Tuesday, December 9, 2008

Academic Pro-/Mastur-bation

Only two classes down. But for the third class, I already have an incomplete/extension. So, for the most part, I'm done with the semester. Done with coursework altogether. Not counting, of course, the 70 US history final exams I'll have to grade next Wednesday. Or the grade calculation for the philosophy course I teach online.

As per usual, here are excerpts from my academic work this fall term. Should you be so inclined, enjoy!
Jew - Poet - Exile: Reading Jabès through Derrida
One wonders if there is ultimately any difference between God and the Book of God. But because we are familiar with the Derridean notion of différance, we know that this question is a ruinous trap: God in position a can never be the selfsame, identical God in position b. Each repetition of “God” is kept apart in a deferring difference. If God could coalesce into a hegemonic and boundless totality, there would be no word that could contain “him.” This “God” would be unspeakable and hence unknowable. Jabès can write “God” only insofar as he cannot write God (himself), thereby relying on the necessary apophasis of the divine. Moreover, the “Book of God” stands in synecdochically for the manifest universe—all that is, including God—but cannot ever merely substitute for God; otherwise, the entire universe (including God) would have to be contained within this one sentence. Additionally, the book of man is on the same scale as the Book of God. Both texts must incorporate infinity without overlapping or subsuming one under the other. This logical impossibility opens an aperture through which we can begin to understand both the divine and the mortal: in Jabès’ literary and theological systems, rationalism is not the route proper to our knowledge. The manner in which Jabès employs both apophasis and synecdoche requires a metaphysical framework that continually attempts to annul itself. Every word he writes both names and nullifies its referent.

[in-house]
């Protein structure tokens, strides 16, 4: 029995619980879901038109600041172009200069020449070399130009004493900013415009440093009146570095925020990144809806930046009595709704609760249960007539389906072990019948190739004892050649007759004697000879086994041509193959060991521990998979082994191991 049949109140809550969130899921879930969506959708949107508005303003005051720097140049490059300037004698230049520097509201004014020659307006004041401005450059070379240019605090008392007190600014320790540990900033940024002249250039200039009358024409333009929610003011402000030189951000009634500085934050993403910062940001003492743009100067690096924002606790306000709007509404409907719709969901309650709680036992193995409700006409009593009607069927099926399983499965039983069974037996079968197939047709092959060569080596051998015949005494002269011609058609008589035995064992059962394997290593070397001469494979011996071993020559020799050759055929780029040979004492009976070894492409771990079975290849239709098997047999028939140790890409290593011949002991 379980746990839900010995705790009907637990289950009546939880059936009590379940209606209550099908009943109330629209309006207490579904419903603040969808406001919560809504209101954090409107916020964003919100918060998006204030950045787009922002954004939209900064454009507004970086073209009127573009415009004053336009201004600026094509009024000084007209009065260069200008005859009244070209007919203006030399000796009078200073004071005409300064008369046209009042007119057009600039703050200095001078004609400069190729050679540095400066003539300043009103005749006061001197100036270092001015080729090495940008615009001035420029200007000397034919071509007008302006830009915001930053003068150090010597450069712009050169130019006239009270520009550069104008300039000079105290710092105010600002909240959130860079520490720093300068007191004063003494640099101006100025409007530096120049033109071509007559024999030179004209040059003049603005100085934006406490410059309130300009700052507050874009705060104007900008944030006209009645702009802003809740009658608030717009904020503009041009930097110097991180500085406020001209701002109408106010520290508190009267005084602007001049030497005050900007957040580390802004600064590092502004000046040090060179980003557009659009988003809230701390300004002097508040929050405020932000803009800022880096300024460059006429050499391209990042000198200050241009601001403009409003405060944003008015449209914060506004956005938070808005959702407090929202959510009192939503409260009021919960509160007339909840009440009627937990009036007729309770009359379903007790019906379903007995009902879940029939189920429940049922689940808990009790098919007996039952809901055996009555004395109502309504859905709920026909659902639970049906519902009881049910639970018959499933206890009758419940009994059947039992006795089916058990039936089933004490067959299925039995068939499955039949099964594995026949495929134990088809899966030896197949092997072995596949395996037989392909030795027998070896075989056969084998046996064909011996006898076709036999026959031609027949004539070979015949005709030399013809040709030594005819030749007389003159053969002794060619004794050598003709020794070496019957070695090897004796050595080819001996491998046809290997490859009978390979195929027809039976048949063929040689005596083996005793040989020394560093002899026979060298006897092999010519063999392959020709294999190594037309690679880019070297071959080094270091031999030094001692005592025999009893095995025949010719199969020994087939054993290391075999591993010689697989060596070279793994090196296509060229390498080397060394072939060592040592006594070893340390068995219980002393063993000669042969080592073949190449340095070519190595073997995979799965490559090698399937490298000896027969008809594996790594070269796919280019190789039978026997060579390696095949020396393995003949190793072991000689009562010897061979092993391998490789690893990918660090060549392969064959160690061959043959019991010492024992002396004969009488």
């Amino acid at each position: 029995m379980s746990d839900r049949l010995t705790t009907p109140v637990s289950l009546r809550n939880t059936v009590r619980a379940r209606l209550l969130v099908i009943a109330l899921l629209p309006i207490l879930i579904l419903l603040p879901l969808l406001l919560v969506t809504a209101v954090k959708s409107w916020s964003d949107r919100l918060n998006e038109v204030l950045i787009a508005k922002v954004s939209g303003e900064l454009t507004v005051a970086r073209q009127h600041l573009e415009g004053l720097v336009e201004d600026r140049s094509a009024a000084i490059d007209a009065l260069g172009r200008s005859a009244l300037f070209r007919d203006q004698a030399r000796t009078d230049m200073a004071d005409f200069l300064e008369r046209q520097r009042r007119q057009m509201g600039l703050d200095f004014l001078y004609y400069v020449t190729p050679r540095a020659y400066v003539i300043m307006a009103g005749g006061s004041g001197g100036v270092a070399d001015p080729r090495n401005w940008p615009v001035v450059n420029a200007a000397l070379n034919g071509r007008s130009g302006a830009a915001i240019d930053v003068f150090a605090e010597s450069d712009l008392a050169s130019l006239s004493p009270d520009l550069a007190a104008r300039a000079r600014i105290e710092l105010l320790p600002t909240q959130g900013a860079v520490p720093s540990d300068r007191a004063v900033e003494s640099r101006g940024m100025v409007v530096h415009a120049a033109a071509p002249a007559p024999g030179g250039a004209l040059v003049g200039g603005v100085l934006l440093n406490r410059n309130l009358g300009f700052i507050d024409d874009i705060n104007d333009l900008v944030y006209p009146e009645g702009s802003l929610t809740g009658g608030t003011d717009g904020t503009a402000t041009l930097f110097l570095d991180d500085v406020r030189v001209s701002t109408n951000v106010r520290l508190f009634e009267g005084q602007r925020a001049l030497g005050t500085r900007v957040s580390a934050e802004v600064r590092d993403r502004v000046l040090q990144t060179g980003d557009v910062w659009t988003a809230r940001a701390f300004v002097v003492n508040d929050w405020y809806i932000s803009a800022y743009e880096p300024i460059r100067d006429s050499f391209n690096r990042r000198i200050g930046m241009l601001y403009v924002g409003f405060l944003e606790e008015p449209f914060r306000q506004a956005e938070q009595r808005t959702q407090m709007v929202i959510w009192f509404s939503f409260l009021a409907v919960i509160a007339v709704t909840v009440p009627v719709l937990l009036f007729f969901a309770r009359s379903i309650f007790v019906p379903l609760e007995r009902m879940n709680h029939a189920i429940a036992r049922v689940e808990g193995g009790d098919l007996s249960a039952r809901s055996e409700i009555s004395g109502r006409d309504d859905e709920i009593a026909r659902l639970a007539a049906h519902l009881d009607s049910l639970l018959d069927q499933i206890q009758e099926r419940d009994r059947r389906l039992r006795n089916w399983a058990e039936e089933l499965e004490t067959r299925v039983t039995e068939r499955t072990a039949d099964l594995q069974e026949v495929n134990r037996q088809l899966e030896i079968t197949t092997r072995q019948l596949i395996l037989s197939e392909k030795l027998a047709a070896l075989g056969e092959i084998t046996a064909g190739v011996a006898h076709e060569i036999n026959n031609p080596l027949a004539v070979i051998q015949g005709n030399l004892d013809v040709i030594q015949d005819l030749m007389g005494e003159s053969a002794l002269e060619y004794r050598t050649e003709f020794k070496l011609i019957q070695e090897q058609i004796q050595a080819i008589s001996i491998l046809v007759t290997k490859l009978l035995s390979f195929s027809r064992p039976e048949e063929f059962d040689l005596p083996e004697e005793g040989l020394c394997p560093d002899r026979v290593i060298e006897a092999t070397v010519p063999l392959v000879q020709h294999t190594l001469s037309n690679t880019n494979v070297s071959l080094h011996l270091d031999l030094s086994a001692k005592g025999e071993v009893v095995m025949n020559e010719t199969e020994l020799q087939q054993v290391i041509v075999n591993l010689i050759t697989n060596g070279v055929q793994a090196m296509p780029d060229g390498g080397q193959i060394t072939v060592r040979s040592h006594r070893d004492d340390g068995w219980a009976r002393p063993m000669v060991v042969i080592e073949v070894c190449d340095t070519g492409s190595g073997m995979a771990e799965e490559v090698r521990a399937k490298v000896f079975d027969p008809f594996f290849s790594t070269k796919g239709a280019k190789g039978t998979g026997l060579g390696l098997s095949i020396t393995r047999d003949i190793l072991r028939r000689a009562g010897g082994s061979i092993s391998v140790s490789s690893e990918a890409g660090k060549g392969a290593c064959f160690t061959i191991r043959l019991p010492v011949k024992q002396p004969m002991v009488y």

Heidegger's "The Thing"
Although we stated earlier that a jug as a vessel is capable by its very form of containing something within its sides and base, we see now that we were speaking too hastily, for it is not the jug’s sides and base that actually do the containing after all. While it is true that the clay used to form the jug’s structure allows for its impermeability, that which is impermeable is not what does the containing. Rather, the emptiness “within” the jug is what does the jug’s containing; it is the jug’s nothingness that makes manifest the being of the jug. If this is the case, then the potter does not really produce the jug at all. Whereas earlier we saw how the jug stands forth on its own in an ontic sense, we now see how the jug, in divesting itself of the potter altogether—because, after all, nothing does not need anyone to produce it—stands forth ontologically by itself in its singularity. The potter merely shapes the clay that brings forth the void that does the jug’s containing. But even though the jug requires an emptiness in order to be a containing vessel, the jug is never really quite empty. We can of course view the jug scientifically: it is not empty per se but rather filled with air that is displaced when we fill the jug with wine. Yet it is precisely science that annihilates the thingliness of the jug, thus transforming it into a nonentity. Our scientific perspective is indeed paltry when we allow what the jug truly holds to escape our attention; namely, the outpouring of the gift. But what gives? What is offered by the jug? And how is the jug’s outpouring made manifest? For Heidegger, earth and sky, the gods and mortals all are ingathered into the jug’s empty center. These simple, singlefolded [einfältig] four dwell in the gift of the outpouring, gushing forth from the spring of being.
And here's my proposal for the as yet unwritten term paper:
The Already Ethical: Spatiality and the Problem of Da
Emmanuel Lévinas concludes his essay “Apropos of Buber” by putting into question the Da of Da-sein: “being-there, is that not already occupying another’s place?” His claim that Heidegger’s Da is “already an ethical problem” opens an aperture wherein a questioning of ethics within Heidegger’s articulation of Da-sein’s being can occur. How is ethics a problem—something thrown forth—for Heidegger? Does Da-sein’s thrownness into a there necessitate an ethics as Da-sein finds herself among other beings? How are we to measure the ethical dimension of Da-sein’s leeway [Spielraum] as she not merely fills up space but rather “takes space in” [“Das Dasein nimmt – im wörtlichen Verstande – Raum ein.”] (BT 336, SZ 368)? My essay will be a hermeneutical engagement with relevant passages dealing with spatiality within Being and Time—especially §70 The Temporality of the Spatiality Characteristic of Da-sein—in an attempt to tease out an ethics grounded within Da-sein’s there.
And yes, I do tend to overuse the word "aperture."

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